Note: This post is part of a series celebrating Global Entrepreneurship Week, the world’s largest celebration of entrepreneurs who bring ideas to life, drive economic growth and expand human welfare by launching innovative startups.
It took Nikhil Gunari 7,300 hours, three time zones and a team of six people to make one comic book.
His company, Green-A-Kid Canada Edutainment, which produces educational comic books about climate change, is based in Canada. Already an accomplished cleantech entrepreneur, Gunari got the idea to launch Green-A-Kid last year after meeting Sasikanth Chemalamudi, the business head of a science-based comic book brand, at Start-up Chile.
The catch? Gunari had no background in comics.
After spending six months in Chile learning the basics of how to produce a comic from Chemalamudi, Gunari knew he wanted to pursue the new company. At the end of his trip, the two parted ways—Gunari returned home to Canada, Chemalamudi to India—and Gunari went searching online for an illustrator that could bring his comic book characters to life. He chose Ana Patankar, an illustrator based in Chile.
“Sasikanth and I thought about whether we should drop the idea because it would be so hard to co-ordinate different time zones,” Gunari said. “At the early stage of a business, when you’re brainstorming, you get so many ideas and you can work on them instantaneously and execute. Not having the team there and waiting for time zones is hard; you forget ideas. Luckily, both of us being workaholics helped.”
Gunari is one of the many entrepreneurs who work on a team that is dispersed around the world. Green-A-Kid’s core team is now spread over three different continents: an illustrator in Chile, a printer in India and his executive team in Canada. After 10 months of development, Green-A-Kid launched the first comic book, The Supergreeners: The Mystery of the Black Smog, at MaRS in October.
“It took us some time to get everything into place and to stabilize as a team, about three months. We would exchange 20 emails a day, work at night or early in the day since we had full-time jobs too. Then Skype and Facetime,” he said, adding that the second book in the series is already in production. “We’re a lot tighter on deadlines now.”
Virtual teamwork is hardly a novel idea in today’s workplace. The rise of the Internet and the development of long distance communication technologies such as video conferencing has made it easy for virtual teams all over the world to work together. Studies of geographically distributed teams, however, have found that while these teams can succeed, the lack of face-to-face communication can often make it hard to establish trust between team members and can create challenges when issues arise. In particular, challenges around defining shared goals and workflow when time zones make it difficult to respond synchronously.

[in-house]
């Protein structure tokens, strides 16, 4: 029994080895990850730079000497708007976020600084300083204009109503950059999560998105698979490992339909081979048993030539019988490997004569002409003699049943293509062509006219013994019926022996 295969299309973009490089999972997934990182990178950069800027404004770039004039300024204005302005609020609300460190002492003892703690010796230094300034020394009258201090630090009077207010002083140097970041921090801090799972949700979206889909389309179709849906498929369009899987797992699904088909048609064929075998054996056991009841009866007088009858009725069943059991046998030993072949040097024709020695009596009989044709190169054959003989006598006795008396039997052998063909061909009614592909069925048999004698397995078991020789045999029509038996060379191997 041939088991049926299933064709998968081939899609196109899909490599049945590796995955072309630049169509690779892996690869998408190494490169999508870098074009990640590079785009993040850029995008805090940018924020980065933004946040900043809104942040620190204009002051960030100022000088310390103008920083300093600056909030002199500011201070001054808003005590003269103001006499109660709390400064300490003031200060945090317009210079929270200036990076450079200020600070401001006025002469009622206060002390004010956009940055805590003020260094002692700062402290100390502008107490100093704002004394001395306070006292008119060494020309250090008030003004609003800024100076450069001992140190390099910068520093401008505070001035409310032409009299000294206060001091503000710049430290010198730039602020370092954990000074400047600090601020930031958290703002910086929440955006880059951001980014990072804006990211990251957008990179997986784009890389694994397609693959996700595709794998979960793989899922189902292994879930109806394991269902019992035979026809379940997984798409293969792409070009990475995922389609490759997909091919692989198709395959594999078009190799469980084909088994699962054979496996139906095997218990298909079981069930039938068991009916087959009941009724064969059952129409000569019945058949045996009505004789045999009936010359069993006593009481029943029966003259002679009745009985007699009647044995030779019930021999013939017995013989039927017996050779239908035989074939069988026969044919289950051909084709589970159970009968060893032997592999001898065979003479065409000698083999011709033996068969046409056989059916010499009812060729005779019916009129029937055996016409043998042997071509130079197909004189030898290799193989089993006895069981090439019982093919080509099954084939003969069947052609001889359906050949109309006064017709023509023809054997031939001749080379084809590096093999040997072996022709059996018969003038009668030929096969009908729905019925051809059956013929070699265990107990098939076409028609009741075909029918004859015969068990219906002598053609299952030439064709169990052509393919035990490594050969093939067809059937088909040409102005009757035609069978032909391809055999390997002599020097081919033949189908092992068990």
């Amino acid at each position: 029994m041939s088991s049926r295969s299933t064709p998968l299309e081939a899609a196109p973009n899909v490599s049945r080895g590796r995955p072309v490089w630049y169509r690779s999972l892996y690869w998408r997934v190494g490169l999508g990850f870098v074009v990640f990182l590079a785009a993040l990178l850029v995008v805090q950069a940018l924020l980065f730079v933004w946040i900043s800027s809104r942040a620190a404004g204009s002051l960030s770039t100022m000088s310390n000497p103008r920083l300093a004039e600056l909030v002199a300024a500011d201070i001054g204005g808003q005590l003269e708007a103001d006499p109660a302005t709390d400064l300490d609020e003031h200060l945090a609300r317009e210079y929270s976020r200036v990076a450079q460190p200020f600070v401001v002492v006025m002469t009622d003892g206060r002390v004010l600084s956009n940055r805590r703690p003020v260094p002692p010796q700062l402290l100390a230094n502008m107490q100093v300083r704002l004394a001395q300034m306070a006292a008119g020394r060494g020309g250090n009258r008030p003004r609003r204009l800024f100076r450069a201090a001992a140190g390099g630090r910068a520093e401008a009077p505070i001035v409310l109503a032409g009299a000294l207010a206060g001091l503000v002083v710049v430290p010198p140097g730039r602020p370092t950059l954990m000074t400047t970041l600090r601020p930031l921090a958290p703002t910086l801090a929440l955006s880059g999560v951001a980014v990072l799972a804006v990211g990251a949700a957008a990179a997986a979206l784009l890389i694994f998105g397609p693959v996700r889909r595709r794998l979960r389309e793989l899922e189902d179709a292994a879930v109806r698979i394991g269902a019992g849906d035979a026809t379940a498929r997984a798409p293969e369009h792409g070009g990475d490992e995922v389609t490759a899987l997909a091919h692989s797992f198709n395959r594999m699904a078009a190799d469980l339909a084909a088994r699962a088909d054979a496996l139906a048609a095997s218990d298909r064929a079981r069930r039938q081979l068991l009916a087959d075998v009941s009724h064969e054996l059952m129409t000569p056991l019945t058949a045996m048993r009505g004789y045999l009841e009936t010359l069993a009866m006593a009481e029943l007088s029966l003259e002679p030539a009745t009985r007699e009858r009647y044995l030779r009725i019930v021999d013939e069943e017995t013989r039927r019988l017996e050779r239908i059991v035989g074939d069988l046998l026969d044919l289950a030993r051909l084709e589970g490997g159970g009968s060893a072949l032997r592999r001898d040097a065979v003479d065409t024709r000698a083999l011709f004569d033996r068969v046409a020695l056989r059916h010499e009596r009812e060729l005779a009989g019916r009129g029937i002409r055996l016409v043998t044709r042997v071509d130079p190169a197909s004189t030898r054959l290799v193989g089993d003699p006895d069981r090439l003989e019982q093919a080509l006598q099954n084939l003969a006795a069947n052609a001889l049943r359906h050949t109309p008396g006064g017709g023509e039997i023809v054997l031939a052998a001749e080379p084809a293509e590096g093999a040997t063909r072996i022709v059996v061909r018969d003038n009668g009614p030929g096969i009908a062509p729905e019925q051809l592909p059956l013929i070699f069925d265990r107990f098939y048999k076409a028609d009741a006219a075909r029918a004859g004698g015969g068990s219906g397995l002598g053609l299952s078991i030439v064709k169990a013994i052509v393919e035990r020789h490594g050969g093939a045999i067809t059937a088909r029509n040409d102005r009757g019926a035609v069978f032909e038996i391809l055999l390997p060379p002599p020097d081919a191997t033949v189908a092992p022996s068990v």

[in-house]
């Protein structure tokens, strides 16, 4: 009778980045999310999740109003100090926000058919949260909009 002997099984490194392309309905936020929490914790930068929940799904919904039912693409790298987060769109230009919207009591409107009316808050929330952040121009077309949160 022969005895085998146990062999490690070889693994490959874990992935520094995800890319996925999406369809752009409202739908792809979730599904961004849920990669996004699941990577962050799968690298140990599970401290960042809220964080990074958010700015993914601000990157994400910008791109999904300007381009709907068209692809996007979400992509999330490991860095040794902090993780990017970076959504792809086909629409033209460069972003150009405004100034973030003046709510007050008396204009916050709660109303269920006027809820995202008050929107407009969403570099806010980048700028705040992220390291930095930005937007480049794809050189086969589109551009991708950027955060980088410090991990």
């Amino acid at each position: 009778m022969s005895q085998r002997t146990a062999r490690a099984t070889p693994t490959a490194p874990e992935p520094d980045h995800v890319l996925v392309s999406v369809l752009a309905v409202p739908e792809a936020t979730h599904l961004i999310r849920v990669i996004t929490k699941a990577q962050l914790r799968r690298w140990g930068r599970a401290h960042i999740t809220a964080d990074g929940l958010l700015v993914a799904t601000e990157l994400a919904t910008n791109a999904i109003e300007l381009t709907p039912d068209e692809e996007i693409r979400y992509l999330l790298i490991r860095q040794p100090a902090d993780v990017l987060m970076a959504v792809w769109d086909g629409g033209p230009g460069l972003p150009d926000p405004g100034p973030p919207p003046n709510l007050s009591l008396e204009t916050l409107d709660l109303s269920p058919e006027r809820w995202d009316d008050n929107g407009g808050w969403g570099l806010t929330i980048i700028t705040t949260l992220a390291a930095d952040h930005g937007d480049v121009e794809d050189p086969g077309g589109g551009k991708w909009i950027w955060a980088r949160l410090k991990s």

For Gunari, the key to success for his team can be boiled down to two key lessons: build the right team and find complementary skill sets.
“Building the team was very important. I’m not a finance guy so I had to bring in a CFO, Ajay Jain, for example. I needed an entire team to execute the full package, people who understood the vision. When you’re working in a lab, you’re not doing much collaboration. You don’t brainstorm. I very quickly learned that’s not the case in business,” Gunari said, who also has a PhD in chemistry.
“For this project, I didn’t know anything about comic books so having a development partner was a huge thing. I had a concept of an idea but how do I execute it? This was a good experience in terms of using diverse skill sets.”
Gunari is not new to building a company from scratch. He’s co-founded three companies in his career, including his other most recent startup, Sylleta Inc., which develops eco-friendly solutions for the fish farming industry. While the first comic book took much longer to produce than he first anticipated, Gunari says the team set an aggressive deadline of only four months to finish the second in the series, which will be available in December.
“If you show a comic story to 10 different people, they could write or draw the book in 10 different ways. Now, it’s a matter of making a decision, saying ‘this looks good’ and let’s move on to the next page. Now we have set limited time for each page, how we should proceed with the time, when the cover page should be finished…because if the next book doesn’t come out, we lose our customers’ attention span.”
Gunari says that he would work on a virtual team again in the future, adding that it is also a greener way to do business.
“Technology has made it very easy. A lot of business now, you don’t really have to fly. You also don’t know from which part of the world you can find the right person for the team. It just so happened that we found the right person for our book in Chile,” he said.
“If you select the right partners, you can produce great things.”